Role of Central Banks in Promoting Small and Medium Scale Enterprises
This collaborative project aims to present and compare the latest developments and policies concerning small and medium scale enterprises (SMEs) in SEACEN member economies. In doing so, the focus is placed on central banks¡¯ initiatives and involvement in national policy to promote SME. The paper presents major country-specific issues, including definition of SMEs, comparison of various financing schemes, and highlights of best-achieved financing policy measures in member economies. There is a variation in the definition of SME used in the individual SEACEN economies, reflecting differences in policy emphasis and SMEs¡¯ level of development. As a group, the sector dominates business establishments in SEACEN economies, accounting for 98 percent of total business establishments. It is also the biggest employer as it employs almost 70 percent of labour force. Thus, fluctuations in SME business lead to fluctuations in overall employment. In term of value added to GDP, the SME contributes to less than half of total GDP. It is also observed that the SME¡¯s contribution to GDP has not improved significantly over the years even though they employ more labour than before. In general, SME business is clustered in the commerce and agricultural sector. While financing continues to be one of the major problems in the SME sector, current measures to channel fund to the SMEs tend to be mostly market-based, via official financial intermediaries or banks. Efforts are focused on completing market by providing information, encouraging banks to specialise on small loans, organising meetings between banks and SMEs, and simplifying regulations and procedures to make it easier for SMEs to apply for loans. Although banks are the main provider of financing for SMEs, they have not been the major player in financing high-tech start-up and restructuring of SMEs. In this respect, bank financing may have to be supplemented by access to capital market, venture capitalist and business angels networking. Most SEACEN member central banks are generally active in supporting SME, with the measures being directing more toward strengthening and enhancing lending capacity of banks to the SMEs. These include obligatory loan portfolio share requirements, lowering risk weight on SME loans, building infrastructure for swift funding to SMEs, providing consultancy to the SMEs in applying for loans, enhancing SMEs credit information by establishing a credit information bureau, and providing credit guarantee. The study recommends that central banks should assist the SME sector through sustainable financing channel to help support profitable growth of SMEs. Market completing and promotional policies are preferred to protective and subsidy based or directed lending. In our opinion, there are three main areas where central bank should be involved in promotion of SME. They are: i) financial market infrastructure development; ii) enhancing availability of credit information; and iii) swift, safe and secure banking for small borrowers.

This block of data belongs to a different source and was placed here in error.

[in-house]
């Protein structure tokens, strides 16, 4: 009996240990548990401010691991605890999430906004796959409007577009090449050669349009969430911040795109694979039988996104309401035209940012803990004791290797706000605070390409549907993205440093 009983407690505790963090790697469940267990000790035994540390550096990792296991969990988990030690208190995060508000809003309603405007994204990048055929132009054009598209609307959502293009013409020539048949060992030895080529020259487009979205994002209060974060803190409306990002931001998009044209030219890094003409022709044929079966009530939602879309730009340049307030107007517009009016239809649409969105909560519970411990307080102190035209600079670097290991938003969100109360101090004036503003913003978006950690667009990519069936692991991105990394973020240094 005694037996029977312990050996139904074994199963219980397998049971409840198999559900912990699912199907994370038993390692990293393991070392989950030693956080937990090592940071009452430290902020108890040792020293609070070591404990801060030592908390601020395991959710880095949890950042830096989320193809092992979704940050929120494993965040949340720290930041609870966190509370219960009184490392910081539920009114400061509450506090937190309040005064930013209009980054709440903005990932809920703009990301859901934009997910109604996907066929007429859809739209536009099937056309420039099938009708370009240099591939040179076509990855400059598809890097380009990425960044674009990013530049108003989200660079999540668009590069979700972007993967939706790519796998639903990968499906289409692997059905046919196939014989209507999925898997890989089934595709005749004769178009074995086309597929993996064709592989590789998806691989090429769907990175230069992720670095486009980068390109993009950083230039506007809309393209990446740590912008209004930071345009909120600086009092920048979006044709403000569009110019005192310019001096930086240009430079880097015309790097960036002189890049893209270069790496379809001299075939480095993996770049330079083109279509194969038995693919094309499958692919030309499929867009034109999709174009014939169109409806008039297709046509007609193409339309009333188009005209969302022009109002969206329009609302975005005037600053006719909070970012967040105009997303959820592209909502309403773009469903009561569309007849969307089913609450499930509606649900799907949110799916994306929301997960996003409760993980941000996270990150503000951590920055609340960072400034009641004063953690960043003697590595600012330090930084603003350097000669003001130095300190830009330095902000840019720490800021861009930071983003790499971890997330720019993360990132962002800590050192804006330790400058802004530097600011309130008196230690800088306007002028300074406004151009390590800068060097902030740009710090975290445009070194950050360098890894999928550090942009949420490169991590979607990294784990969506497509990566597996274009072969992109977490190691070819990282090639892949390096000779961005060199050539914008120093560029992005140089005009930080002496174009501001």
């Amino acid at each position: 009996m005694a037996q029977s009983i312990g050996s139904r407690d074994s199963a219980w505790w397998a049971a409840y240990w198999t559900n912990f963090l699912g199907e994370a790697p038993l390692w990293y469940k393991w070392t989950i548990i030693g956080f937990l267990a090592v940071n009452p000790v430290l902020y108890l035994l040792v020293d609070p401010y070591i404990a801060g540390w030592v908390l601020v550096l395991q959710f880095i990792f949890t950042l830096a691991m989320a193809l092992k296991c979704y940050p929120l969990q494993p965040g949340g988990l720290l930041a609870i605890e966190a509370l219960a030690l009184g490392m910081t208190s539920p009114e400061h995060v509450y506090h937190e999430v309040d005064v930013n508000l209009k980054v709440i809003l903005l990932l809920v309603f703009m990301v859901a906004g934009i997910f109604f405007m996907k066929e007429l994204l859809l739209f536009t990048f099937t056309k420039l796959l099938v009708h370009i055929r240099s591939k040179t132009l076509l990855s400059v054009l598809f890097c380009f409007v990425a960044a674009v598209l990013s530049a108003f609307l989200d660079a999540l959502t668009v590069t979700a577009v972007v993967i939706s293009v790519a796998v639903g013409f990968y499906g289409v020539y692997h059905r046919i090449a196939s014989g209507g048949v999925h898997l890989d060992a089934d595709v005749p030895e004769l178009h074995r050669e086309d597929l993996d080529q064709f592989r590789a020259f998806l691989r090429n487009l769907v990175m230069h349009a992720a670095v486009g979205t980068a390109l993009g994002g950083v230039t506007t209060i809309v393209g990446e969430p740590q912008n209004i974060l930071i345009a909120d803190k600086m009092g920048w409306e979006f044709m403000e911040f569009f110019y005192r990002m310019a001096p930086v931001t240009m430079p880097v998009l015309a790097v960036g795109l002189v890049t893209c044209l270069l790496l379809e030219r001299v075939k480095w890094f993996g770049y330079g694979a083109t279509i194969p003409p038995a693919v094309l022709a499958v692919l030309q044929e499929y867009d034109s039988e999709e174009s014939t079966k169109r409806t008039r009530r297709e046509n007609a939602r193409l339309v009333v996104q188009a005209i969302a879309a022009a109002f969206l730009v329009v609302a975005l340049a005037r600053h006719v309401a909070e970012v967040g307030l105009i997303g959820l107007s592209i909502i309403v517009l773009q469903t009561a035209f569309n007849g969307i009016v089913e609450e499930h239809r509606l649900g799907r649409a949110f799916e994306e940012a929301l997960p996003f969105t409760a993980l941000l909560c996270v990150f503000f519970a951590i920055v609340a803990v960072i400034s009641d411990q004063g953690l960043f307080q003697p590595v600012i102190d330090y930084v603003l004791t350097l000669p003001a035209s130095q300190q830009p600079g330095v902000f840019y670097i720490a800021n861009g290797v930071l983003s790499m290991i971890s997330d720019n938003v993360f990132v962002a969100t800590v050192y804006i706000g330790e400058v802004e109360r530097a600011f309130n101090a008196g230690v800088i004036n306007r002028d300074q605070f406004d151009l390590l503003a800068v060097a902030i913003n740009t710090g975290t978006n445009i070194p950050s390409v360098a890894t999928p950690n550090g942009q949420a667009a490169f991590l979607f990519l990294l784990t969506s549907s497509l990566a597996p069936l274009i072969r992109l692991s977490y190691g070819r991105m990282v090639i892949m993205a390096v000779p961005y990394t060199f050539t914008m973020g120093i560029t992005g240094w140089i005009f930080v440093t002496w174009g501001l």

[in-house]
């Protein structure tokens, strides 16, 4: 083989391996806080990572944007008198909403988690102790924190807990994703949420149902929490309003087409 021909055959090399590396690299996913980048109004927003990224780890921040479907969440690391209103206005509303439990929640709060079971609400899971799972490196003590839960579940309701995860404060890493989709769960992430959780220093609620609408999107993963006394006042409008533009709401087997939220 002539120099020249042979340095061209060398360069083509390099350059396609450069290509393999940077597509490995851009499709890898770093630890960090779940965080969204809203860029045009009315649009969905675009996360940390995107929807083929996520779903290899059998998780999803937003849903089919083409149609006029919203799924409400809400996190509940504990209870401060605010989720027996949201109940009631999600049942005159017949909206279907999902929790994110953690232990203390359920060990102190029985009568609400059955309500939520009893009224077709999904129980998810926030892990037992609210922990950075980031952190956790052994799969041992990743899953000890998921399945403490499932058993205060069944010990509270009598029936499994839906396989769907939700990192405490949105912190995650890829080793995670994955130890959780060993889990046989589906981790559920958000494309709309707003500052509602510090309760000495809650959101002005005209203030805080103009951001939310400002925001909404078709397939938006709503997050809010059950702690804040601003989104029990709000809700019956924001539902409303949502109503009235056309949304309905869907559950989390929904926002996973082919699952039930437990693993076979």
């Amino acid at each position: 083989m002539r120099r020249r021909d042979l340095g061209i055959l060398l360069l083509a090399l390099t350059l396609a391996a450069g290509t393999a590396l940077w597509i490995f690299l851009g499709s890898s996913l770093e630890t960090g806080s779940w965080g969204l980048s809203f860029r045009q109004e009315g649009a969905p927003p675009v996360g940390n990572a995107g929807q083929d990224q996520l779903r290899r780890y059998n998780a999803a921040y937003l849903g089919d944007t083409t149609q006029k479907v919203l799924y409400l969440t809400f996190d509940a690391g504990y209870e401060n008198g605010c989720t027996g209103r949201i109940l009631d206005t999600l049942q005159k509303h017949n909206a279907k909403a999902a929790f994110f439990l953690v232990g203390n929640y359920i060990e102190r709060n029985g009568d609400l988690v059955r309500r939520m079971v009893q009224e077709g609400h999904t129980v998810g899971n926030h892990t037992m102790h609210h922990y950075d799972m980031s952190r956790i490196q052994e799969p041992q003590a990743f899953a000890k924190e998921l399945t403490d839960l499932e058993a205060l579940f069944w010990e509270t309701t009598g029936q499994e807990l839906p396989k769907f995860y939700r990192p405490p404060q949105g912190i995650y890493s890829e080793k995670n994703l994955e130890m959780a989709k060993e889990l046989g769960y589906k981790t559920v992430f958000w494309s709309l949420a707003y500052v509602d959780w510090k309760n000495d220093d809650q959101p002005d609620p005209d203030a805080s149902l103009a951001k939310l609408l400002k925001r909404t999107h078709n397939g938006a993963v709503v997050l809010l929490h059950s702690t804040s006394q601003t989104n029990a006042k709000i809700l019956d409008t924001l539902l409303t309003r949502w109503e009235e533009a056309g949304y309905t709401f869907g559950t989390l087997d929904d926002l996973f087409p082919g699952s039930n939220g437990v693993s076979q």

|This book is provided by South East Asian Central Banks (SEACEN) Research and Training Centre in its series Research Studies with number rp60 and published in 2005.|
|Contact details of provider:|| Postal: Level 5, Sasana Kijang, Bank Negara Malaysia, 2 Jalan Dato? Onn, 50480 Kuala Lumpur|
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Web page: http://edirc.repec.org/data/seacemy.html
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